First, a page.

Equity Hedge: HFRI Equity Hedge (Total) Index. Investment Managers who maintain positions both long and short in primarily equity and equity derivative securities. A wide variety of investment processes can be employed to arrive at an investment decision, including both quantitative and fundamental techniques; strategies can be broadly diversified or narrowly focused on specific sectors and can range broadly in terms of levels of net exposure, leverage employed, holding period, concentrations of market capitalizations and valuation ranges of typical portfolios. EH managers would typically maintain at least 50 percent exposure to, and may in some cases be entirely invested in, equities, both long and short.
Directional Equity: HFRX EH: Multi-Strategy Index. Managers maintain positions both long and short in primarily equity and equity-derivative securities. A wide variety of investment processes can be employed to arrive at an investment decision, including both quantitative and fundamental techniques; strategies can be broadly diversified or narrowly focused on specific sectors and can range broadly in terms of levels of net exposure, leverage, holding period, concentrations of market capitalizations, and valuation ranges of typical portfolios. Managers typically do not maintain more than 50 percent exposure to any one Equity Hedge sub-strategy.
Equity Market Neutral: HFRI EH: Equity Market Neutral Index. Strategies employ sophisticated quantitative techniques to analyze price data to ascertain information about future price movement and relationships between securities. These can include both Factor-based and Statistical Arbitrage/Trading strategies. Factor-based investment strategies include strategies predicated on the systematic analysis of common relationships between securities. In many cases, portfolios are constructed to be neutral to one or multiple variables, such as broader equity markets in dollar or beta terms, and leverage is frequently employed to enhance the return profile of the positions identified. Statistical Arbitrage/Trading strategies consist of strategies predicated on exploiting pricing anomalies which may occur as a function of expected mean reversion inherent in security prices; high-frequency techniques may be employed; trading strategies may also be based on technical analysis or designed opportunistically to exploit new information that the investment manager believes has not been fully, completely, or accurately discounted into current security prices. Strategies typically maintain characteristic net equity market exposure no greater than 10 percent long or short.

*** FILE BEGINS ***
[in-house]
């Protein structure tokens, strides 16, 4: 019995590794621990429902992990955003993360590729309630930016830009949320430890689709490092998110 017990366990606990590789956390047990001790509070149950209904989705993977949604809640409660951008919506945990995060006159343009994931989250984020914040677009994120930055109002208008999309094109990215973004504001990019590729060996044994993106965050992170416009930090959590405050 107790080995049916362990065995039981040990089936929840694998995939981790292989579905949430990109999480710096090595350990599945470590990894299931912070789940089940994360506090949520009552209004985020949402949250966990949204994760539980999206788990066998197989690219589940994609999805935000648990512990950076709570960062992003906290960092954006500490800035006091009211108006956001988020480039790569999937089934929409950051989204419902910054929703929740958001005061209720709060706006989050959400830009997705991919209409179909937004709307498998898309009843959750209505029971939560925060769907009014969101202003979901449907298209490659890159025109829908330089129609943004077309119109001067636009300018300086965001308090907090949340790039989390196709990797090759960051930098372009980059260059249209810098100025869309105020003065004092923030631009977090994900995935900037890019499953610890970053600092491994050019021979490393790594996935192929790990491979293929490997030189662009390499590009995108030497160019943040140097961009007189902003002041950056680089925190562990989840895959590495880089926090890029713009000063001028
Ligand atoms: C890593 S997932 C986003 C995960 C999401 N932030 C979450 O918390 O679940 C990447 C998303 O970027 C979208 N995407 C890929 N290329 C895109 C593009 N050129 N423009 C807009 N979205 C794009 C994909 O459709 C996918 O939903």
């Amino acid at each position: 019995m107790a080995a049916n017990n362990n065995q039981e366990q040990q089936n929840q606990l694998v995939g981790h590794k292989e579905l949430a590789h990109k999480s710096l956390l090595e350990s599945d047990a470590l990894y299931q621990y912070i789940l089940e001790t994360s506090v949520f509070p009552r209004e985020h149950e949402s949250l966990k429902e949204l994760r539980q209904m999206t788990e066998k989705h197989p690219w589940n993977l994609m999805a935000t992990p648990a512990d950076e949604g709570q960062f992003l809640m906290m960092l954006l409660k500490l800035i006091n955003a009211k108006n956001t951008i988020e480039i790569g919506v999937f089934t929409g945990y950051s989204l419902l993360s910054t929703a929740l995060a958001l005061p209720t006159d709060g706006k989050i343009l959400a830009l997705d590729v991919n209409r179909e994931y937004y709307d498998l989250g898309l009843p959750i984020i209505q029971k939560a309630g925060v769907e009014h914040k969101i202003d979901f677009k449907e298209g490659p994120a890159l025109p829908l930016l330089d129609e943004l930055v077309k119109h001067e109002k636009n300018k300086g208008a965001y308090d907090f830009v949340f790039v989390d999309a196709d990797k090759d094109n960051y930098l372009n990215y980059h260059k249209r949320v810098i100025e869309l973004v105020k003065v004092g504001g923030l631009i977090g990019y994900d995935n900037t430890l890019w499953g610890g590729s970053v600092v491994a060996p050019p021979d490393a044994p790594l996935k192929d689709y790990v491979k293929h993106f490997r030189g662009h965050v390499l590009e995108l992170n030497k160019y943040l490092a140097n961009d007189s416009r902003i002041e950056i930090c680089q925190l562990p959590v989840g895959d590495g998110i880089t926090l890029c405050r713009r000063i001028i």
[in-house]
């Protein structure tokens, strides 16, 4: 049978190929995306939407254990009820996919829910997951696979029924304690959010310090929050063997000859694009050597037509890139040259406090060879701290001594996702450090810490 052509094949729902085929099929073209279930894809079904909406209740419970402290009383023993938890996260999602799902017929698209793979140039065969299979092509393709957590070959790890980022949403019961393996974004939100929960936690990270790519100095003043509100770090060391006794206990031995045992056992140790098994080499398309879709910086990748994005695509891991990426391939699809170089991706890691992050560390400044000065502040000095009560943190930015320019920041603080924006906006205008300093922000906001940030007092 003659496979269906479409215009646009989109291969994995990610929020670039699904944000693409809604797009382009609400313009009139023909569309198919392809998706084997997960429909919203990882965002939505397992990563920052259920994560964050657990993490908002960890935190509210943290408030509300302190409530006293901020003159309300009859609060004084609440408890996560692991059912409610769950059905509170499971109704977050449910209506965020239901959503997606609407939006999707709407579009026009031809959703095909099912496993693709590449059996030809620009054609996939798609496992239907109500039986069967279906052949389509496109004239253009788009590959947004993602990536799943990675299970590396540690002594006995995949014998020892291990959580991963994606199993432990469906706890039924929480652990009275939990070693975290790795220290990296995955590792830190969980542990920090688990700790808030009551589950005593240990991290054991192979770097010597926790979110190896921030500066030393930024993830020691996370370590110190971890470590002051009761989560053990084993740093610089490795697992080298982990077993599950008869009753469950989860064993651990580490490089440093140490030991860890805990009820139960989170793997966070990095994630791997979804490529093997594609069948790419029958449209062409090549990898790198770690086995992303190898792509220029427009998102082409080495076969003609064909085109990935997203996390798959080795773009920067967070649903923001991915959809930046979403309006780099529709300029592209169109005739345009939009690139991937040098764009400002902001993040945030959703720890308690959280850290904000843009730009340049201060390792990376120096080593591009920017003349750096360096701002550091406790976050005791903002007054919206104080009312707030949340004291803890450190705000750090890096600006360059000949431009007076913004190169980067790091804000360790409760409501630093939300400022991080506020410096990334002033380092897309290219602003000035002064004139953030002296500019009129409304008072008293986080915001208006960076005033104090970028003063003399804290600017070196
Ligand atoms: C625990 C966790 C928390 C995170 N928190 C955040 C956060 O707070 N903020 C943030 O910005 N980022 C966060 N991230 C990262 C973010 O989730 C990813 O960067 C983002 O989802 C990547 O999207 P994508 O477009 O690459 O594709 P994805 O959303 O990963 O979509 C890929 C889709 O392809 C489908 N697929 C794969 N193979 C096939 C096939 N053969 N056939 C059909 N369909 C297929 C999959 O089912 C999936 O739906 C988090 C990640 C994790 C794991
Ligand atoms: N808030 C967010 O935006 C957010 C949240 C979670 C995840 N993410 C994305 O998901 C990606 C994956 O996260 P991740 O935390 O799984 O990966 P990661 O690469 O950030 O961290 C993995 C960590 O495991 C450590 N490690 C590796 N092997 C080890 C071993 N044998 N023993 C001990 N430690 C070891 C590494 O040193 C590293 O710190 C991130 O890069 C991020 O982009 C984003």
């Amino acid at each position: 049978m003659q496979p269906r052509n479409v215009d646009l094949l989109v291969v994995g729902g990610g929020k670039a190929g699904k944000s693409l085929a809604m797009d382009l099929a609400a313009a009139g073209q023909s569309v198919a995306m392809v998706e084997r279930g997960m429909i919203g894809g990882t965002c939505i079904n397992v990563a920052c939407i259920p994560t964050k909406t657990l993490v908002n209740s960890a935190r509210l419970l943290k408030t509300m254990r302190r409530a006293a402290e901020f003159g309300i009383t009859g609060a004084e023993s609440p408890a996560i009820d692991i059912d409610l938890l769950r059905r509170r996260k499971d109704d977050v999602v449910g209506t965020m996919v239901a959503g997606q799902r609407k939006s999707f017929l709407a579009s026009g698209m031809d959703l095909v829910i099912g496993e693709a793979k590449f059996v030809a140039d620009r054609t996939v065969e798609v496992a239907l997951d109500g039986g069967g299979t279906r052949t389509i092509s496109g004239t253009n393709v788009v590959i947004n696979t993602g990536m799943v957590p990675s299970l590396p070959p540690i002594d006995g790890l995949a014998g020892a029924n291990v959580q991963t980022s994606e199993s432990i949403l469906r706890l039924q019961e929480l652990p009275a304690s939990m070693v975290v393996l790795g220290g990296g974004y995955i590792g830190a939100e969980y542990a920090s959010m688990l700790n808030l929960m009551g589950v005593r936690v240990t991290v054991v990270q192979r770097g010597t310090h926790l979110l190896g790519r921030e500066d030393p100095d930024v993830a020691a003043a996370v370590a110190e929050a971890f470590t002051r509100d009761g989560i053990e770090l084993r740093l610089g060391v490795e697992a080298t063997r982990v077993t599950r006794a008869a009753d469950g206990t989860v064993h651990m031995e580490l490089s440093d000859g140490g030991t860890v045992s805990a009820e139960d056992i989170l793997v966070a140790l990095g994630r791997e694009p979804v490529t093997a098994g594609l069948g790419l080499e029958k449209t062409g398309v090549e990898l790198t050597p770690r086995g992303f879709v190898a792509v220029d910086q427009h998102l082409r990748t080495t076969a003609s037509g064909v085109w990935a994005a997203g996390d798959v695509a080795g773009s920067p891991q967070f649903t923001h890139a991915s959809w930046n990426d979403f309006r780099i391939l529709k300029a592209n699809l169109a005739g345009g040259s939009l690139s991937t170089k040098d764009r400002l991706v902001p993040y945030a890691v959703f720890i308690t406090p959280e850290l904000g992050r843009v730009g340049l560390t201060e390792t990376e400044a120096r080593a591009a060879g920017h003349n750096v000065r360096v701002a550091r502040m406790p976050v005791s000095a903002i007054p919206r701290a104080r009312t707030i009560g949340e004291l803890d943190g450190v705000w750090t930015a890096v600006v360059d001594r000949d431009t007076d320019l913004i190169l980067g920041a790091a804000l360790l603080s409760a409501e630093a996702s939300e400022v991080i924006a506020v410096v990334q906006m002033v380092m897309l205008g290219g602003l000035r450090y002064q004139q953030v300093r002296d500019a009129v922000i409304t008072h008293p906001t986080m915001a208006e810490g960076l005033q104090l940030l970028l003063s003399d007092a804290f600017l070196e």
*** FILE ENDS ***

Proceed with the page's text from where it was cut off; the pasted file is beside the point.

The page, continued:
Global Equities: MSCI All Country World Index (ACWI). Captures large and mid-cap representation across 23 developed markets and 23 emerging markets countries. With over 2,000 constituents, the index covers approximately 85% of the global investable equity opportunity set.
Global Fixed Income: Bloomberg Barclays Global Aggregate Sovereign Total Return Index. A measure of global investment-grade debt from 24 different local currency markets. This multi-currency benchmark includes fixed-rate Treasury, government-related, corporate and securitized bonds from both developed and emerging markets issuers.
Global Credit: Bloomberg Barclays Global Aggregate Credit Total Return Index. Represents the corporate and government-related sectors of Bloomberg Barclays Global Aggregate Bond Index (which provides a broad-based measure of the global investment-grade, fixed-rate debt markets) and is considered representative of global investment-grade debt.
The information contained in this document has been prepared by Wells Fargo Investment Institute (WFII) and the opinions are those of WFII. The views expressed are subject to change and are not intended as investment advice. WFII does not undertake to advise you of any change in its opinion or of the information contained herein. The information or analysis contained in this material has been compiled or arrived at from sources believed to be reliable but WFII does not make any representations as to their accuracy or completeness and does not accept liability for any loss arising from the use thereof.
The information contained herein constitutes general information and is not directed to, designed for, or individually tailored to, any particular investor or potential investor. This presentation is being furnished on a confidential basis to a qualified purchaser and sophisticated investor for informational and discussion purposes only and does not constitute an offer to sell or a solicitation of an offer to purchaser, or a recommendation regarding, any security. Do not use this report as the sole basis for investment decisions. Do not select an asset class or investment product based on performance alone. Consider all relevant information, including your existing portfolio, investment objectives, risk tolerance, liquidity needs and investment time horizon.